Format

Send to

Choose Destination
Neurology. 2014 Nov 11;83(20):1823-30. doi: 10.1212/WNL.0000000000000987. Epub 2014 Oct 15.

Narcolepsy and influenza A(H1N1) pandemic 2009 vaccination in the United States.

Author information

1
From the Immunization Safety Office, Centers for Disease Control and Prevention, Atlanta, GA. jduffy@cdc.gov.
2
From the Immunization Safety Office, Centers for Disease Control and Prevention, Atlanta, GA.

Abstract

OBJECTIVE:

To assess the occurrence of narcolepsy after influenza vaccines used in the United States that contained the influenza A(H1N1)pdm09 virus strain.

METHODS:

A population-based cohort study in the Vaccine Safety Datalink with an annual population of more than 8.5 million people. All persons younger than 30 years who received a 2009 pandemic or a 2010-2011 seasonal influenza vaccine were identified. Their medical visit history was searched for a first-ever occurrence of an ICD-9 narcolepsy diagnosis code through the end of 2011. Chart review was done to confirm the diagnosis and determine the date of symptom onset. Cases were patients who met the International Classification of Sleep Disorders, 2nd edition, narcolepsy diagnostic criteria. We compared the observed number of cases after vaccination to the number expected to occur by chance alone.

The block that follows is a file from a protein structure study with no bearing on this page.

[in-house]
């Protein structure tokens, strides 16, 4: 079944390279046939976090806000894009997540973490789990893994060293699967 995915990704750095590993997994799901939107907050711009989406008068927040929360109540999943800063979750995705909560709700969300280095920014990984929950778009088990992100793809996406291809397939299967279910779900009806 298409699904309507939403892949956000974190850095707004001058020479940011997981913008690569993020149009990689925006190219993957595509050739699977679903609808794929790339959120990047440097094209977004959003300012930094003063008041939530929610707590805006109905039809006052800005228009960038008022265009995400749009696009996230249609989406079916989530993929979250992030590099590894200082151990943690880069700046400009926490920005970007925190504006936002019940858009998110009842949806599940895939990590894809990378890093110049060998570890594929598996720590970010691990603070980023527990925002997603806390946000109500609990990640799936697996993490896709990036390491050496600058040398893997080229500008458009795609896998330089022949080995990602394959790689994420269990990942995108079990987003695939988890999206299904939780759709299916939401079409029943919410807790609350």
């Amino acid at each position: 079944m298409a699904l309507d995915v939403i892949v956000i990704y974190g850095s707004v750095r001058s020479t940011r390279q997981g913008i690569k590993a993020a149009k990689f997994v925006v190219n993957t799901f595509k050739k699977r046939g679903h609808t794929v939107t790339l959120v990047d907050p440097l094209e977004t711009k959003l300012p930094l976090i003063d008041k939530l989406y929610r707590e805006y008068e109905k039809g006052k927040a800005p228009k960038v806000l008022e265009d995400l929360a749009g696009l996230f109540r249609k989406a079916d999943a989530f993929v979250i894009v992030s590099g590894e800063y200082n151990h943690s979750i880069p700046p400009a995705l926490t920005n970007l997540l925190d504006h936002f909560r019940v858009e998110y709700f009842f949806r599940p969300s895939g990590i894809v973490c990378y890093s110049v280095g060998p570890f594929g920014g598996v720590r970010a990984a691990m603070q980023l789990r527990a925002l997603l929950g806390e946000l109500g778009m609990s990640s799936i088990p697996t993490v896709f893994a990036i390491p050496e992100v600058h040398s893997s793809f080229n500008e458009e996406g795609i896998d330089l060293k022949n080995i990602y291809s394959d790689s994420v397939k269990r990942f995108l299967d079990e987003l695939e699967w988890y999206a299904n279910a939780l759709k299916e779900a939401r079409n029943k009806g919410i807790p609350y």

RESULTS:

The number vaccinated with 2009 pandemic vaccine was 650,995 and with 2010-2011 seasonal vaccine was 870,530. Among these patients, 70 had a first-ever narcolepsy diagnosis code after vaccination, of which 16 had a chart-confirmed incident diagnosis of narcolepsy. None had their symptom onset during the 180 days after receipt of a 2009 pandemic vaccine compared with 6.52 expected, and 2 had onset after a 2010-2011 seasonal vaccine compared with 8.83 expected.

CONCLUSIONS:

Influenza vaccines containing the A(H1N1)pdm09 virus strain used in the United States were not associated with an increased risk of narcolepsy. Vaccination with the influenza A(H1N1)pdm09 vaccine viral antigens does not appear to be sufficient by itself to increase the incidence of narcolepsy in a population.

PMID:
25320099
DOI:
10.1212/WNL.0000000000000987
[Indexed for MEDLINE]

Supplemental Content

Full text links

Icon for HighWire
Loading ...
Support Center